Google Maps' spam problem presents genuine security issues


Bryan Seely, a Microsoft Engineer demonstrated an attack against Google Maps through which he was able to set up fake Secret Service offices in the company's geo-database, complete with fake phone numbers that rang a switch under his control and then were forwarded to real Secret Service offices, allowing him to intercept and record phone-calls made to the Secret Service (including one call from a police officer reporting counterfeit money). Seely was able to attack Google Maps by adding two ATMs to the database through its Google Places crowdsourcing tool, verifying them through a phone verification service (since discontinued by Google), then changing them into Secret Service offices. According to Seely, the disabling of the phone-verification service would not prevent him from conducting this attack again.

As Dune Lawrence points out, this is a higher-stakes version of a common spam-attack on Google Maps practiced by locksmith, carpet cleaning, and home repair services. Spammers flood Google Maps with listing for fake "local" companies offering these services, and rake in high commissions when you call to get service, dispatching actual local tradespeople who often charge more than you were quoted (I fell victim to this once, when I had a key break off in the lock of my old office-door in London and called what appeared to be a "local" locksmith, only to reach a call-center who dispatched a locksmith who took two hours to arrive and charged a huge premium over what I later learned by local locksmiths would have charged).

A detailed post by Dan Austin describes this problem, points out that Google is more than four years late in delivering promised fixes to the problem, and offers solutions of his own. He suggests that the high Google Adwords revenue from spammy locksmiths and other services is responsible for the slow response to the problem.

All of this ends up costing real local businesses their business, he says. Search for “locksmith in Denver, CO” in Google Maps, and you get more than 600 results. Virtually none of them, Austin says, are for licensed local locksmiths. Instead, your search for someone to get you back into your car in Denver pulls up numbers for a fake local business. Your call gets routed to a center somewhere far away, someone who’s not necessarily a licensed locksmith gets sent to help you, and charges you far above what you were quoted over the phone.

Austin says that Google’s inaction stems from the fact that the company is actually making money off the scammers through sales on Google AdWords for search terms such as “locksmith.”

“Google’s basically getting a not insignificant amount of their income from scammers—if you look at locksmiths, 99 percent of them are scammers,” says Austin. “It’s an investment of time and energy and resources to actually go through and verify all the legitimate locksmiths in the U.S. Google doesn’t really want to get into it—they don’t see it as a security issue.”

How Scammers Turn Google Maps Into Fantasy Land [Dune Lawrence/Business Week]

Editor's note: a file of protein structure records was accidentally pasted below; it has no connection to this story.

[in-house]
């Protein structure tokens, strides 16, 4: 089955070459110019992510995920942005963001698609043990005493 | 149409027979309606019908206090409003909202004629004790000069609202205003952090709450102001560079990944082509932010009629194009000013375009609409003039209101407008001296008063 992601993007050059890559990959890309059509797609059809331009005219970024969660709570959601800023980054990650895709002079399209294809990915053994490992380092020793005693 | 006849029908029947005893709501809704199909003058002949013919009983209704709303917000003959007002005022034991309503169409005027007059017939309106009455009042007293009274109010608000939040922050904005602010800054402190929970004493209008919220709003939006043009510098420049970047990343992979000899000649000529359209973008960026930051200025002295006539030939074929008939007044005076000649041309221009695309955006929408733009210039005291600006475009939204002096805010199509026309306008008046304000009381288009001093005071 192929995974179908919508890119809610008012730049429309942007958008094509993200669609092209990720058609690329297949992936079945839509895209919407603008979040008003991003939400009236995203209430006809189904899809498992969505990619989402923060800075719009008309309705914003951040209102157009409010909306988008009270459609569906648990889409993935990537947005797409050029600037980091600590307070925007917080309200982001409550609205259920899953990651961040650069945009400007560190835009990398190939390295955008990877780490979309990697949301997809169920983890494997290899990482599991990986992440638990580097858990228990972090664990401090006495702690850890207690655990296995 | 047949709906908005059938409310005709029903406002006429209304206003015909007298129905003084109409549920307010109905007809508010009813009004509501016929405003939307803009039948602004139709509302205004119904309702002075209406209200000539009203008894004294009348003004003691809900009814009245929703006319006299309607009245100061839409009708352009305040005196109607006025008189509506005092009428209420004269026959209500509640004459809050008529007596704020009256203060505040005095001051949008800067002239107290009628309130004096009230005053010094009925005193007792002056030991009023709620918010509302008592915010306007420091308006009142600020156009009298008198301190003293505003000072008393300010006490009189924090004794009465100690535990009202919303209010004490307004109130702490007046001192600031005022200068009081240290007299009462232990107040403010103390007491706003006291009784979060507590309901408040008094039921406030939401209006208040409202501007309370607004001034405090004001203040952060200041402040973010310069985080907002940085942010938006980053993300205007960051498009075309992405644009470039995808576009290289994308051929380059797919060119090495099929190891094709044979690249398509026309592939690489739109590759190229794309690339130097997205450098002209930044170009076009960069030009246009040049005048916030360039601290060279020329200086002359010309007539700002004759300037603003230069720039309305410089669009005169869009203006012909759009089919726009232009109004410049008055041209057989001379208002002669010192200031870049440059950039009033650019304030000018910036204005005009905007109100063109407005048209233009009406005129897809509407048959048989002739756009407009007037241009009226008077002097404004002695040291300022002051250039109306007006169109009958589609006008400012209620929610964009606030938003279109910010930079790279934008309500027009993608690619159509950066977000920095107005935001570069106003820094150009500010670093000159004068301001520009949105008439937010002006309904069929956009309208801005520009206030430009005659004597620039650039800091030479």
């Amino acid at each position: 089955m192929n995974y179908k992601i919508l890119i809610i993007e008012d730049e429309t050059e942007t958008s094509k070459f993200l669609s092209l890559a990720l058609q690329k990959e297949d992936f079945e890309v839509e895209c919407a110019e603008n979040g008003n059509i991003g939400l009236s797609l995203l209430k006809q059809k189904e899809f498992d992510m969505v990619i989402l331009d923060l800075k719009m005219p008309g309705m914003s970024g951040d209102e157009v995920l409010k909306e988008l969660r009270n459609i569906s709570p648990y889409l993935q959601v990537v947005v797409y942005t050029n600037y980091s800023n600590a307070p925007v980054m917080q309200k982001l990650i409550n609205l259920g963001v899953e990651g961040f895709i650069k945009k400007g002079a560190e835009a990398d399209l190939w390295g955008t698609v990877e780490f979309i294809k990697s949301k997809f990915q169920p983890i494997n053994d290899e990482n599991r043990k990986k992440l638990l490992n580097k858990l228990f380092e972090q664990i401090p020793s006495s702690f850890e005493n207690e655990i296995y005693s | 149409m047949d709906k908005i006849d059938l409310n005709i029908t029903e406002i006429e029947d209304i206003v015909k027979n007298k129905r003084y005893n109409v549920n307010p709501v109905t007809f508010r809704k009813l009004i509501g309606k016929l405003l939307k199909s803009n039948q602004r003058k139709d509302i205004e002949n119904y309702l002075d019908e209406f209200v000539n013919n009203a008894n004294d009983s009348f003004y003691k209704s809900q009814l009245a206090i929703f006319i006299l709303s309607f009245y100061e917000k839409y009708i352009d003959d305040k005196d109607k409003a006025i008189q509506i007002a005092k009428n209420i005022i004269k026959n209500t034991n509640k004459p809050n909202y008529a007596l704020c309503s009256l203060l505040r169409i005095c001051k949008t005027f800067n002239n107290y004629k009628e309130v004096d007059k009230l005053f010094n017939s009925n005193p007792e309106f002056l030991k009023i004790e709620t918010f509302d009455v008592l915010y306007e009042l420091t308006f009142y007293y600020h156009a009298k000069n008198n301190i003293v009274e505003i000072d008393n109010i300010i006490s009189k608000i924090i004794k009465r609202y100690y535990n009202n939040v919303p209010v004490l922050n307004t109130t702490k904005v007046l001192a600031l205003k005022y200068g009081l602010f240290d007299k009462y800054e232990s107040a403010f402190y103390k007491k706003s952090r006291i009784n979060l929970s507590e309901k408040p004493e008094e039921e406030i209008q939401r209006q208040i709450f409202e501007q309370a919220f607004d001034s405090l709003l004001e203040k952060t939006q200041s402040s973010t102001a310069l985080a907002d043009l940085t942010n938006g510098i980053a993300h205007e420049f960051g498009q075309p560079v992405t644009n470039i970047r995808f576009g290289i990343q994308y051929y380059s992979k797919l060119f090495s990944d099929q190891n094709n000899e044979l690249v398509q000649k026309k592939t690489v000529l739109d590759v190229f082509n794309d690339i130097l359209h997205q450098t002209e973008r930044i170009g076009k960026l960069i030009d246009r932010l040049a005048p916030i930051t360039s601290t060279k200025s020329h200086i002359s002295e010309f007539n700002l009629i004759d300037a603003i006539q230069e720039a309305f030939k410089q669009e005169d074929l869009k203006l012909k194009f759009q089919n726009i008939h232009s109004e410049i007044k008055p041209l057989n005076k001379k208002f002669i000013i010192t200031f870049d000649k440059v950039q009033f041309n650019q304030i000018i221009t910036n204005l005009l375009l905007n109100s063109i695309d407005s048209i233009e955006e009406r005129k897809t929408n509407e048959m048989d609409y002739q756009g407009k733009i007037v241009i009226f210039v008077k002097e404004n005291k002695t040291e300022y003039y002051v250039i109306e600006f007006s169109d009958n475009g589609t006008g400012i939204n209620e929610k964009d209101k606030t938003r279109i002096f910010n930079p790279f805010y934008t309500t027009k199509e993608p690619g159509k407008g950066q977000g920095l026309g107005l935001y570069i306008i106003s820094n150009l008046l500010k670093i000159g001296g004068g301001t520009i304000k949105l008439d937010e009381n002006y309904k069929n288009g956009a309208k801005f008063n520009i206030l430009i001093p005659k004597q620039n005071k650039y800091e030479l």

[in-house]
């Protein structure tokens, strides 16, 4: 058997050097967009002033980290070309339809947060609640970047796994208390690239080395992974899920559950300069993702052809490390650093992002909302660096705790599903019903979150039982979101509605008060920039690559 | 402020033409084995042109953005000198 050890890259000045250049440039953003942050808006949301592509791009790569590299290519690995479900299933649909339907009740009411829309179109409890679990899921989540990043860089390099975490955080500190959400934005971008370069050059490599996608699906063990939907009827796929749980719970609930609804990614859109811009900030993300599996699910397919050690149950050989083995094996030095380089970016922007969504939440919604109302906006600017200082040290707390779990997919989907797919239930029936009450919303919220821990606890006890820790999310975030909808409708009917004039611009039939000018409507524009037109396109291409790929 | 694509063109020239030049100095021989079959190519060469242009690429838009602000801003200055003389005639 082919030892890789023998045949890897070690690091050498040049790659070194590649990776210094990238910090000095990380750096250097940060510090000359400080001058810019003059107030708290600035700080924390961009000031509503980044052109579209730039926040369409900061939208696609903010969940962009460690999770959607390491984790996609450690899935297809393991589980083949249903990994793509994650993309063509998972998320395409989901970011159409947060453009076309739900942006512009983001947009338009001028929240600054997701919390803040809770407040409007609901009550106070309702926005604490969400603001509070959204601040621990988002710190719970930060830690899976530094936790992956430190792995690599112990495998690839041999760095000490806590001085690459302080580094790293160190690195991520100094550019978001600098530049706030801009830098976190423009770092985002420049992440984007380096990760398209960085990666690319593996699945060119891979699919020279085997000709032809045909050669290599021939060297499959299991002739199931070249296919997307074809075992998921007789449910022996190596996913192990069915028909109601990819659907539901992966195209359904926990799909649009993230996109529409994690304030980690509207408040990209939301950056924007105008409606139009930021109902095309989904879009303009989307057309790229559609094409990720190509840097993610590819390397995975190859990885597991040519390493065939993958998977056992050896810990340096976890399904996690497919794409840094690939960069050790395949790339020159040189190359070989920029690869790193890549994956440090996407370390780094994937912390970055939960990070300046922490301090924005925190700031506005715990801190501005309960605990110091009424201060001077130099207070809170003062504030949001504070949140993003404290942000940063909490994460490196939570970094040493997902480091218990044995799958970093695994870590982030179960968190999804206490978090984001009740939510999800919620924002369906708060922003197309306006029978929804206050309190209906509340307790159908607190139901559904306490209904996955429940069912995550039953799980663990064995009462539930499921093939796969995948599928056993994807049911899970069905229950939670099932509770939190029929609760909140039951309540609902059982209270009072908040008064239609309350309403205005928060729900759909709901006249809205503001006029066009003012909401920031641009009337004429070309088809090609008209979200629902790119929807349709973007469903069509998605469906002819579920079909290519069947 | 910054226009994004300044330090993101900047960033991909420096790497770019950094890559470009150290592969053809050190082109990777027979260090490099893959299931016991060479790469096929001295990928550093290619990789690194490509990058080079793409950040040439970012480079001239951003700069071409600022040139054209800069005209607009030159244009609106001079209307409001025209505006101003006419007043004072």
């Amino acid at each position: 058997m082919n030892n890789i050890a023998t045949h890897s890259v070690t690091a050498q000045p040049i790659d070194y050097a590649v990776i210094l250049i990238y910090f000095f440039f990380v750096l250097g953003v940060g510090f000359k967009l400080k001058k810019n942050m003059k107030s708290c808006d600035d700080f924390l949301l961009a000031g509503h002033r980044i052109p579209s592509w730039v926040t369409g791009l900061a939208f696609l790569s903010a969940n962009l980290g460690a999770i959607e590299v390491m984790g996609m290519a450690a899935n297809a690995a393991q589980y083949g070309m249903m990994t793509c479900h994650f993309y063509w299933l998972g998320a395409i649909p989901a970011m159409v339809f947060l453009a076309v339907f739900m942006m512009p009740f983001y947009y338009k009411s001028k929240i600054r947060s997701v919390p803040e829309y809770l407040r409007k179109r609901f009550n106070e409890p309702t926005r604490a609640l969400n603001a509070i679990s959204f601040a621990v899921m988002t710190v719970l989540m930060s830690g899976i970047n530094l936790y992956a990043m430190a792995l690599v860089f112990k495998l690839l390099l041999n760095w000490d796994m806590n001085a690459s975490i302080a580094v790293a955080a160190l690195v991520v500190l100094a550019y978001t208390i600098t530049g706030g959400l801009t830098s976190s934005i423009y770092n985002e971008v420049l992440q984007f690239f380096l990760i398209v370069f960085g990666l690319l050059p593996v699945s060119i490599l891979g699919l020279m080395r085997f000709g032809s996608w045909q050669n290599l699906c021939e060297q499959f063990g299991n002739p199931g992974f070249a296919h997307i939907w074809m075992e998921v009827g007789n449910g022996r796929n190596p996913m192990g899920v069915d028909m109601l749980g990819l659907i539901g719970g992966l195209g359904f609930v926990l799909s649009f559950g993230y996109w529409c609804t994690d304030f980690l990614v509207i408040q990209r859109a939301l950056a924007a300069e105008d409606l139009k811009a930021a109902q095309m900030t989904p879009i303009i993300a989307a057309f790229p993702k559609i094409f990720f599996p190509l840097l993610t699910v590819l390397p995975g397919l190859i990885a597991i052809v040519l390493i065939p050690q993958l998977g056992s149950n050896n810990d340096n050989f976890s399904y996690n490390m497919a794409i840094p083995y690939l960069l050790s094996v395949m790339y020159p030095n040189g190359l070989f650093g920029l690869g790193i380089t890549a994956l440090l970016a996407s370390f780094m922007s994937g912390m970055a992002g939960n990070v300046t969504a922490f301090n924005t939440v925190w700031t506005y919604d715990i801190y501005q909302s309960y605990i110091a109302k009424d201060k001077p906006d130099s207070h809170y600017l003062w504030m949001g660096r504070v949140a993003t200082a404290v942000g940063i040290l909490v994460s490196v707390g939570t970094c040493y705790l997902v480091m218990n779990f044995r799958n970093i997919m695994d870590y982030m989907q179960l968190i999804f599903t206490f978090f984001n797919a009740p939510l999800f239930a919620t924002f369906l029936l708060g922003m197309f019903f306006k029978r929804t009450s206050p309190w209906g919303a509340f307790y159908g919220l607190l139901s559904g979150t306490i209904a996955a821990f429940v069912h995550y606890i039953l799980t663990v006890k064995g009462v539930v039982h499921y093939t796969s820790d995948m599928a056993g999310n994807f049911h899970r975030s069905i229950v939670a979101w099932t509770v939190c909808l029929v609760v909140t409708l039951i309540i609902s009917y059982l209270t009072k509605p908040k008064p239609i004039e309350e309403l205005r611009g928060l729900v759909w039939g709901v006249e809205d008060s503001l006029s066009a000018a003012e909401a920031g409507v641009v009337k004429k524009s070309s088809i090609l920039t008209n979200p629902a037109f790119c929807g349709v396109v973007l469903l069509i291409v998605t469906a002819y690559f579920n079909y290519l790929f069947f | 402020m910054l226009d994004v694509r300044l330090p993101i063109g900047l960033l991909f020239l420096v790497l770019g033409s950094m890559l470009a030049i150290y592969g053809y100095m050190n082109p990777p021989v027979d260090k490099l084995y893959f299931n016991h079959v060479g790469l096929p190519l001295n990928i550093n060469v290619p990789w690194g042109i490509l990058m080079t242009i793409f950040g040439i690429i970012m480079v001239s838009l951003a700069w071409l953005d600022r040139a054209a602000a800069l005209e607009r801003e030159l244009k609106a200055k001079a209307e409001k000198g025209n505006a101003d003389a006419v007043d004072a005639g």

(via Hacker News)

Notable Replies

  1. He recorded calls? How the heck is he planning to escape jail? Seems to me many other security flaw researchers have done much less and been prosecuted…

  2. It's interesting to note that the enabling culprit here is Google Places, which has long been an opening for all sorts of mischief, entire due to the ridiculous manner in which its set-up.

    A couple of years ago, a client of mine discovered that a Google Places page existed for their business (an adoption agency) even though they had never created a GP page. They also discovered that the page had an incorrect phone number. Calling that number got you through to the actual agency phone number, but there was an obvious delay in connecting.

    They investigated and discovered that a marketer they had worked with had taken it upon themselves to create the GP page (Yes, under Google Places, you don't have to own the business to start a GP page for it.) The phone number rang into the marketer's office, then re-routed to the adoption agency. They were told it was just to measure phone traffic from the GP page, but, obviously, they could well have recorded conversations if they wanted.

    The agency went and created their own GP page (with the correct info, phone number, etc.) but, the way Google Places works is if there are competing pages for the same business, the data will slowly become blended, and somehow the "real" information wins out. It's nuts. Even after the marketer took down his GP page, the two GP pages remained blended for several months until the real page won.

  3. Nothing here really constitutes an attack against Google Maps, or any other Google service for that matter. It's just a demonstration of the sort of stuff you can do with them as currently provided.

    Using powertools to convert your truck into a tank a-team style isn't an attack on the hardware store.

    Might lead to one though.

  4. Just goes to show that this new-fangled Google stuff is no replacement for your good'ol, reliable Yellow Pages!

  5. micah says:

    I have a friend whose home phone number and building street address (but not apartment number) somehow ended up associated with the embassy of an African nation.

    It now shows up in Google Maps, Citysearch and Yahoo Local, but also in Superpages.com, Dexknows.com, Yellowpages.com, Switchboard.com and other phone directory sites. I haven't seen a physical phone book to see if it's listed there, too. The friend has absolutely no idea how his info came to be associated with the country in question.

Continue the discussion bbs.boingboing.net

13 more replies

Participants